As if we had all forgotten how brutal the NFL can be when it comes to players’ health, fate gave fans a scare this weekend to act as a reminder. In about a 15-minute span on Sunday, Ben Roethlisberger, LeSean McCoy, and Odell Beckham Jr. all left their respective games and were questionable to return. Each a catalyst for their offense, these were injuries with the potential to shake up more than just your fantasy playoff race.
Luckily, the injuries appeared to be nothing more than dramatic tension, as all three players returned in the second half to varying results. McCoy came back to continue tormenting former head coach Chip Kelly, finishing the day resting on the sidelines as the Bills took a laugher 45-16, thanks in large to Shady’s 140 rushing yards and three scores.
All Beckham had to his name before he left with a hip injury was a costly fumble, but he finished with his best career outing to date: 222 yards receiving and two touchdowns on eight catches, including the game-winning score with just over a minute remaining. Throw in his surprise engagement to on-again/off-again companion, the kicking net, and it may have been the best day of his life period.
But not all who battled back were triumphant. Big Ben hobbled out to try to rally the Steelers from a 16-8 halftime deficit, but it only grew as the Dolphins controlled the clock and ultimately waxed Pittsburgh 30-15. And if it looked like Ben was having trouble making throws in the second half, he likely was. It was later revealed he would require surgery on a torn meniscus, and there is no timetable for his return.
Roethlisberger has a knack for coming back quicker than most from injury, and with a Steelers bye week coming up, there’s optimism he may only miss one start. Yet, even if that’s the case, Pittsburgh has New England on tap, meaning he’d likely return to a 4-3 team. The Steelers had a real chance to get a leg up on their AFC North contemporaries (3-3 Baltimore and 2-4 Cincy); now, this should be another tight race to the bitter end.
Whether it’s injuries to big players, missed calls, or just plain bad luck, there are always more forces conspiring against teams than helping them, it seems. I know it’s far overstated, but as a Bears fan, I know it to be true: it’s so hard to win in the NFL! So if your team did come out on top this weekend, take some time to enjoy it. There’s no guarantee you’ll get to feel this way again. (Unless Cleveland is on your schedule.)
Week 6 in a Nutshell
Shout-out of the Week
Barry Church, S; and the rest of the Dallas Cowboys secondary
I’m in no hurry to give Dak Prescott love here, since his performance against Green Bay basically assured I’ll have more opportunities to do so down the road. (Sorry Romo, I was pulling for you!) Instead, what impressed me most in this dominant Dallas win was how a Cowboys defense that ranked 25th in DVOA heading into the week was able to make plays, despite lacking any consistent pressure on Aaron Rodgers.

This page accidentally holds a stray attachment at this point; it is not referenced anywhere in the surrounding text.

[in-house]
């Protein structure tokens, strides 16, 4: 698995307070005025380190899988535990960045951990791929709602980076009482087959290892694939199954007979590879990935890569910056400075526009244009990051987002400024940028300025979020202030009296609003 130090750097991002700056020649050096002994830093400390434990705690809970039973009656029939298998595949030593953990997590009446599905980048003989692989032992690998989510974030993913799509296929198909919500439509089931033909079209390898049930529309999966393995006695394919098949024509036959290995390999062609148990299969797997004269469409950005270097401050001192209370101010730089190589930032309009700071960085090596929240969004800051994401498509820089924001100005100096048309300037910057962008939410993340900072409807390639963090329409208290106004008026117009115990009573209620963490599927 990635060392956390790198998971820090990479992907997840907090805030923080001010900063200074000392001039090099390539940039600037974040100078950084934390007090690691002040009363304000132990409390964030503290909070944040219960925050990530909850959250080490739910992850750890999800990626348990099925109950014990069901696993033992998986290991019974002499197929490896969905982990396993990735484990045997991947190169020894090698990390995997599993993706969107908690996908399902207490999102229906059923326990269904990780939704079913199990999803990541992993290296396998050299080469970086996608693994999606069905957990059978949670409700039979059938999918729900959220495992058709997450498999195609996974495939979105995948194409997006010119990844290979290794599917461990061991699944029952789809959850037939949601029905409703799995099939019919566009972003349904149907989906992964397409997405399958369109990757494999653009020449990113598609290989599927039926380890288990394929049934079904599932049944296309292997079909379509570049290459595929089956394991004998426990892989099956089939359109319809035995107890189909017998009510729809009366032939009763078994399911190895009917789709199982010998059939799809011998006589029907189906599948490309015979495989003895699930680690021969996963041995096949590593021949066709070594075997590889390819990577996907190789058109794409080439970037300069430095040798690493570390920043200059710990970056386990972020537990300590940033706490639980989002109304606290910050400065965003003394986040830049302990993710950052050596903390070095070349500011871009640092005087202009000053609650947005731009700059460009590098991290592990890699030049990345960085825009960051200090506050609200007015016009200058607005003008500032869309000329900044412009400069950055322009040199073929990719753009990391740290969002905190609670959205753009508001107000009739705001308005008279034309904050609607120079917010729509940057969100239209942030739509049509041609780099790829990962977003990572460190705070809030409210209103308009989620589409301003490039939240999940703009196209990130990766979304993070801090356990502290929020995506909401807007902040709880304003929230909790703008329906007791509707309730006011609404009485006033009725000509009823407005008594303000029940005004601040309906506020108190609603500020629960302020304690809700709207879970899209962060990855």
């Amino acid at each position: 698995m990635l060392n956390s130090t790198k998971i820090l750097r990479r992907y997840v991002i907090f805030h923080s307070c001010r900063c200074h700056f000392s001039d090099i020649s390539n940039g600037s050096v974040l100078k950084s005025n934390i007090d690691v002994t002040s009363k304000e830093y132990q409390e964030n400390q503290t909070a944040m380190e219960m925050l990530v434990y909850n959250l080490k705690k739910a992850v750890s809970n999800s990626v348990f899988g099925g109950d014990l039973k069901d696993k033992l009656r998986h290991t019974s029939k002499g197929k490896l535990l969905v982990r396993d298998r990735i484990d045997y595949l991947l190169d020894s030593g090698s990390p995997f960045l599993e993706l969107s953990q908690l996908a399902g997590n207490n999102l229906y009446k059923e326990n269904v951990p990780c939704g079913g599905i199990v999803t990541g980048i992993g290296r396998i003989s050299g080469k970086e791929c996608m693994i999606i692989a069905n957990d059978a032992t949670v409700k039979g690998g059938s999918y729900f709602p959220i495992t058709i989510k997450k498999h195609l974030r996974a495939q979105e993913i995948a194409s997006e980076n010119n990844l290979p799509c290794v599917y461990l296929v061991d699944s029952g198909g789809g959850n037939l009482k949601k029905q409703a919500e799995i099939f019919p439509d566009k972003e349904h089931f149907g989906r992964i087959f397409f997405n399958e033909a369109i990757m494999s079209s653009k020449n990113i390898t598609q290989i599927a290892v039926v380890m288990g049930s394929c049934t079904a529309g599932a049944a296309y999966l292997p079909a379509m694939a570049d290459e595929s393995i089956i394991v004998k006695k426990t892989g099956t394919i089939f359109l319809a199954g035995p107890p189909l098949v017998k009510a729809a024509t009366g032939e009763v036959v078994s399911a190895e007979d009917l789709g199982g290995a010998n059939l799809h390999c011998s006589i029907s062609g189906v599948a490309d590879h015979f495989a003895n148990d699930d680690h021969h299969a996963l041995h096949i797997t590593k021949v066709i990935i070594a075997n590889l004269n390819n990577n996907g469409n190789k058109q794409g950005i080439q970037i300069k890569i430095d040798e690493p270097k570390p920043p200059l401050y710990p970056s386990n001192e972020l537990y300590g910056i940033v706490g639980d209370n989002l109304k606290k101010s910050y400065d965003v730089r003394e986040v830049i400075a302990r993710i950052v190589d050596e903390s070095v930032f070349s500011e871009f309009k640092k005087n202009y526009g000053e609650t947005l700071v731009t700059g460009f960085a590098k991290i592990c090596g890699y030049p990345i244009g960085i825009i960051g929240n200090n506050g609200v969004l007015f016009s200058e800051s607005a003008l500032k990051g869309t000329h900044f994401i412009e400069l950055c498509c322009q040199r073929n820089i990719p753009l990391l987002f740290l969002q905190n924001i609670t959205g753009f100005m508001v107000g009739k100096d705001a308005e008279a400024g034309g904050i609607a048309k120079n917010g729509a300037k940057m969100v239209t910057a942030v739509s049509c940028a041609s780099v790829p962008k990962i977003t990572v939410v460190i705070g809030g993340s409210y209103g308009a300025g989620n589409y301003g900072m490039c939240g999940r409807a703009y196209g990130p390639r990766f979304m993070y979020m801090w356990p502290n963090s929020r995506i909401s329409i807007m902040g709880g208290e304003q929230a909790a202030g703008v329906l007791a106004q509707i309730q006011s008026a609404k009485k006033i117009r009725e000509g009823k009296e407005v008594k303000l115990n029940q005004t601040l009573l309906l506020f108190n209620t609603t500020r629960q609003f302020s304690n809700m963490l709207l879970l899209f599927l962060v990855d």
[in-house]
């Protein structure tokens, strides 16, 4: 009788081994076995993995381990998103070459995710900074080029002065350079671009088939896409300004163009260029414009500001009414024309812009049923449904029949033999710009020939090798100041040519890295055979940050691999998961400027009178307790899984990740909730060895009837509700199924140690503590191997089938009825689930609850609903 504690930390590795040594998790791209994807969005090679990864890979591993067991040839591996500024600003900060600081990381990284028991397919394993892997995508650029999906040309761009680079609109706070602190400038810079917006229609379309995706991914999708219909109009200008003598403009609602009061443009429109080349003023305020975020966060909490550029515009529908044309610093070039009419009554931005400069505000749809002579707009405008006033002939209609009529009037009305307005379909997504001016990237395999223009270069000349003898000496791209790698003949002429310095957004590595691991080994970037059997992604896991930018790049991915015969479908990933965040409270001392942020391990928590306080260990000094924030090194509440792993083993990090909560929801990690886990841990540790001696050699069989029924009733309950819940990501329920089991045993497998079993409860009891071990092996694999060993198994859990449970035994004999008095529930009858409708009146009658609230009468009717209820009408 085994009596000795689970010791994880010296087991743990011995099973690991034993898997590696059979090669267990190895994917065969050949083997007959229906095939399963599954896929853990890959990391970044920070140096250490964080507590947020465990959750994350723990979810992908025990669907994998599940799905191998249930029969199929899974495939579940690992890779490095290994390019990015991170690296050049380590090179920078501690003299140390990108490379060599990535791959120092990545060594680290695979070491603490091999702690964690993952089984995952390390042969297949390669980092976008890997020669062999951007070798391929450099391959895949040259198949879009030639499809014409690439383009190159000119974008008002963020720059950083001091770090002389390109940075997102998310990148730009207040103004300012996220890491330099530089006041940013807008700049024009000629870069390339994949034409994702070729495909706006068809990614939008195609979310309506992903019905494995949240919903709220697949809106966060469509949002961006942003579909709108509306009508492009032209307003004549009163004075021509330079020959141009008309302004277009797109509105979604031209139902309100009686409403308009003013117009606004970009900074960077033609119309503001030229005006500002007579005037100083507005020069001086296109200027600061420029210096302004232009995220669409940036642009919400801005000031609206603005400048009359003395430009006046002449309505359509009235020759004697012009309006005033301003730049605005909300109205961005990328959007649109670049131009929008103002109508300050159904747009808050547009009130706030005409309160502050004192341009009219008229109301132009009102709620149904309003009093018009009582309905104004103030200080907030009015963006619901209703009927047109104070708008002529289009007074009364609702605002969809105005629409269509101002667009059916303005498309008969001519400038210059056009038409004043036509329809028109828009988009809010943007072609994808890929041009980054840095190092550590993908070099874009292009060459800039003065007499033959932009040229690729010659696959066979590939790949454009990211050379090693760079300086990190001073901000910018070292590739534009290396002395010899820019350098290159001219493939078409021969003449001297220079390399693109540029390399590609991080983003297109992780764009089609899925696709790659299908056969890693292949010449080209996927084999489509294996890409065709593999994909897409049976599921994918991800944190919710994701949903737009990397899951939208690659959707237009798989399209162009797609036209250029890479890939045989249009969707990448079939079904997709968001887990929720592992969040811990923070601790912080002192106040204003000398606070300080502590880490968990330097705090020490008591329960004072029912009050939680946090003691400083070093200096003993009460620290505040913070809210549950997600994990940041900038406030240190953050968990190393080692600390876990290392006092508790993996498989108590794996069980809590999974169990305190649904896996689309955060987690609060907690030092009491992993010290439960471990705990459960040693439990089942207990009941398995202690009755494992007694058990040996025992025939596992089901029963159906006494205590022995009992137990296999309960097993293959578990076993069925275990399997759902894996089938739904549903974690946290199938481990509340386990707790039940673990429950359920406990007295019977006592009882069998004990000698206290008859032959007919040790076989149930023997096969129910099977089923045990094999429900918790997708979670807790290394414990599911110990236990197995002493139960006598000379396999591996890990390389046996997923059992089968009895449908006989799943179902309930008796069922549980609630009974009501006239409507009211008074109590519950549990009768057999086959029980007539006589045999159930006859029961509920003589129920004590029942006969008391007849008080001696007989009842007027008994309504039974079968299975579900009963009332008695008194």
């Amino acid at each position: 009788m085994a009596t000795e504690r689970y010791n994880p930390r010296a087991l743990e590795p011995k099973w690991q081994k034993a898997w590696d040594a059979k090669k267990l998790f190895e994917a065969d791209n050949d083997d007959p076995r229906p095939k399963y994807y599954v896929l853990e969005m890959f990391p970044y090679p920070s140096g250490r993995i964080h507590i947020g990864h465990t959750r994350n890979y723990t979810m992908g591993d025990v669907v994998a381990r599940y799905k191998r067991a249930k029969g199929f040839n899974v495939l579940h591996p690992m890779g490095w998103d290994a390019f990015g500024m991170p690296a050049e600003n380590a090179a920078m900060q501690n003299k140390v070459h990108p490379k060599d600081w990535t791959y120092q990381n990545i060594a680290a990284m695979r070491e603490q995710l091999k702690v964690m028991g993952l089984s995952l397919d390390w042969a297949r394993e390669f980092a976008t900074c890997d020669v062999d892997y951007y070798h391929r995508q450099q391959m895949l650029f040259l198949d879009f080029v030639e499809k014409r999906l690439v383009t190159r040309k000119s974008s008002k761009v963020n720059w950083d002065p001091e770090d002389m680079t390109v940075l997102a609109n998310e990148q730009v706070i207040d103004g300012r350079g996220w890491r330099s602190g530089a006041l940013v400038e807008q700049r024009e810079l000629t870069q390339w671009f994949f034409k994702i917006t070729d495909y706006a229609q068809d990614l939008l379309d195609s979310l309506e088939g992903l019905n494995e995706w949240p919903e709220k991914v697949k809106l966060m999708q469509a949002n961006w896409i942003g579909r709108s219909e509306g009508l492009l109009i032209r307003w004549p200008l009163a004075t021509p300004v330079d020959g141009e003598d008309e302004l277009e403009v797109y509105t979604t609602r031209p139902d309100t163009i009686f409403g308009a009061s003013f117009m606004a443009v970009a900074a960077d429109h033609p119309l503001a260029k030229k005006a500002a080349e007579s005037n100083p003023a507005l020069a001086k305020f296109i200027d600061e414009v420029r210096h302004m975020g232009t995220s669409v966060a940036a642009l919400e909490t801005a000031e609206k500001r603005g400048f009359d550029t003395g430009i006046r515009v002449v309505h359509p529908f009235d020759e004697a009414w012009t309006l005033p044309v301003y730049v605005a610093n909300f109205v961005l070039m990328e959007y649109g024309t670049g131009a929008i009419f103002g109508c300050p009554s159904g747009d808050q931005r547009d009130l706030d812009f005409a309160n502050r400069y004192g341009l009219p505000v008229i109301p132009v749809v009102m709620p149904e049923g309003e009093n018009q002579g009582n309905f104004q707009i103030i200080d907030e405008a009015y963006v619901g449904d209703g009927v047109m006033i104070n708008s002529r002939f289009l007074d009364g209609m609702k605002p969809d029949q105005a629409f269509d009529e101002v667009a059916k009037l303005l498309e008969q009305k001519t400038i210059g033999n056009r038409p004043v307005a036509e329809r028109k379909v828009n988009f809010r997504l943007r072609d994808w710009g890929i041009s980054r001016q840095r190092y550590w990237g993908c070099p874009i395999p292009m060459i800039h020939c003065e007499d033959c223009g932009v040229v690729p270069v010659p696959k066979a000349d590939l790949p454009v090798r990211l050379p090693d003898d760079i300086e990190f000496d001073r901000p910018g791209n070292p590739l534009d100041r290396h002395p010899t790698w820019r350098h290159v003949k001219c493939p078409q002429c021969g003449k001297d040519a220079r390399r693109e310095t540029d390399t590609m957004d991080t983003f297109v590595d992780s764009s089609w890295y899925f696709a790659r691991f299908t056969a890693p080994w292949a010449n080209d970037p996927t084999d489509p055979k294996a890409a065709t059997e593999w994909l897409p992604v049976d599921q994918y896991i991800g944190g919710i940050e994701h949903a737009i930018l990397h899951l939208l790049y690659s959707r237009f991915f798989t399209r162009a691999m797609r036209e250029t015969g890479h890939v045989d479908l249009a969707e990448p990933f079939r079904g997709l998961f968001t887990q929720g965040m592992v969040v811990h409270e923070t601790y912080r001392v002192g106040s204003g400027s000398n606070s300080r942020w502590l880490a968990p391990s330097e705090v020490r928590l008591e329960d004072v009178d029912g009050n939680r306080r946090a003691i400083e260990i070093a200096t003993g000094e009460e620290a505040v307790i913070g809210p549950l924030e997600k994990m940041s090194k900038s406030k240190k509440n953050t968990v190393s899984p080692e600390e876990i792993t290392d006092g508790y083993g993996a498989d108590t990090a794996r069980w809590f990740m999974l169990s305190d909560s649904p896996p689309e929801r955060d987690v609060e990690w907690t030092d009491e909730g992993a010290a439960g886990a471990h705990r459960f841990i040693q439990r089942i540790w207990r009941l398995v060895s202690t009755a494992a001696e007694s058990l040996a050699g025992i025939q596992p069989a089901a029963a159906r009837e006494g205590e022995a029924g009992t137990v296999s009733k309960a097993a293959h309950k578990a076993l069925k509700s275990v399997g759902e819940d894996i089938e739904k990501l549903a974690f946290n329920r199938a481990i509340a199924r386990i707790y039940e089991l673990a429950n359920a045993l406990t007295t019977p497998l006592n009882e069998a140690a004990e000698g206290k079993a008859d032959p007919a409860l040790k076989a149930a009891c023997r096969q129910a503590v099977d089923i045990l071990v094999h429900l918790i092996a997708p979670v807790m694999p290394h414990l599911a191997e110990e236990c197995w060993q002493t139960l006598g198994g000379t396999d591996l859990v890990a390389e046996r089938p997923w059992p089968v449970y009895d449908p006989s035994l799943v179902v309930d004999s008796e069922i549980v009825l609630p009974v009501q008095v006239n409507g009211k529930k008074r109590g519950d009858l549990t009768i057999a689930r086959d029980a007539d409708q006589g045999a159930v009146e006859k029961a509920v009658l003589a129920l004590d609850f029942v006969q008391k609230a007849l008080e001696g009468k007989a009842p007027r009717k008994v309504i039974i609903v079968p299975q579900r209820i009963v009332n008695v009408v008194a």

Church led the way with a forced fumble on Jordy Nelson and an interception, but it was an entire team effort on the back end. Even when cornerback Morris Claiborne left the game with an injury, the secondary still held up. This included times when Rodgers had over six seconds to stand back in the pocket and couldn’t find anybody open down field. In a sight that happened far too often, the Cowboys pass rush couldn’t get home, or did but took a stupid penalty to negate any success. Ultimately, Dallas finished the day with only one sack and two QB hits, yet they forced an astounding four Packer turnovers at Lambeau!
No play summed up the day more than when the Packers found themselves on the 1.5-yard line. If the Packers aren’t just going to pound it up the middle with Eddie Lacy, they typically throw a quick slant to Nelson or roll Rodgers out of the pocket. Instead, the frazzled offense avoided taking to the air, running a draw play for Rodgers up the middle which ended in disaster.
Green Bay didn’t find the endzone until midway through the fourth quarter, and their longest play on the day was only 25 yards. While one could argue Dallas’ defensive success had more to do with Rodgers inaccuracy than the Cowboys’ coverage, the end result was still shocking one way or the other. And since I’m the one writing, I choose to give an unappreciated Dallas D some kudos this week.
Other great things from Week 6
Lamar Miller saving Brock Osweiler’s hide
Perhaps the Packers could solve their QB’s accuracy woes by stealing from Houston’s fixer-upper formula? Step 1: Have an outstanding playmaker at running back. Step 2: Play a terrible Colts defense. Step 3: Dig yourself a big hole, just for the hell of it.